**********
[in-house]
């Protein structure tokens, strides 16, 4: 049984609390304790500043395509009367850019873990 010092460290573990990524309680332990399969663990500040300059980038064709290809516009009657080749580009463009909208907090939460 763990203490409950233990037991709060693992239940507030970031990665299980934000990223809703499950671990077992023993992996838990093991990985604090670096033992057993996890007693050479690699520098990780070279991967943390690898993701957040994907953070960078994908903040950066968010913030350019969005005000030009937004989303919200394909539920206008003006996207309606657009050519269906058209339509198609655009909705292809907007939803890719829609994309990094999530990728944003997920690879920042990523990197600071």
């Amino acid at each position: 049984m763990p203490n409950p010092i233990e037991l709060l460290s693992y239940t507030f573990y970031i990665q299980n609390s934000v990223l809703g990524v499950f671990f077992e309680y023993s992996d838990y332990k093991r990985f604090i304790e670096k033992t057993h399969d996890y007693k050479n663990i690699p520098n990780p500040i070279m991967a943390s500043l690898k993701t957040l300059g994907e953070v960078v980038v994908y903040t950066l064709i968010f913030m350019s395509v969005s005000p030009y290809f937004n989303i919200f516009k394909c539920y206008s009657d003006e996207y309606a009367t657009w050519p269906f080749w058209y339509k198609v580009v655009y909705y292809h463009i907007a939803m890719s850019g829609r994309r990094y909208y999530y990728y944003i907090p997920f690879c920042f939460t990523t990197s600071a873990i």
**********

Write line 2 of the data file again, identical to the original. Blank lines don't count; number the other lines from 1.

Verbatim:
């Protein structure tokens, strides 16, 4: 049984609390304790500043395509009367850019873990 010092460290573990990524309680332990399969663990500040300059980038064709290809516009009657080749580009463009909208907090939460 763990203490409950233990037991709060693992239940507030970031990665299980934000990223809703499950671990077992023993992996838990093991990985604090670096033992057993996890007693050479690699520098990780070279991967943390690898993701957040994907953070960078994908903040950066968010913030350019969005005000030009937004989303919200394909539920206008003006996207309606657009050519269906058209339509198609655009909705292809907007939803890719829609994309990094999530990728944003997920690879920042990523990197600071």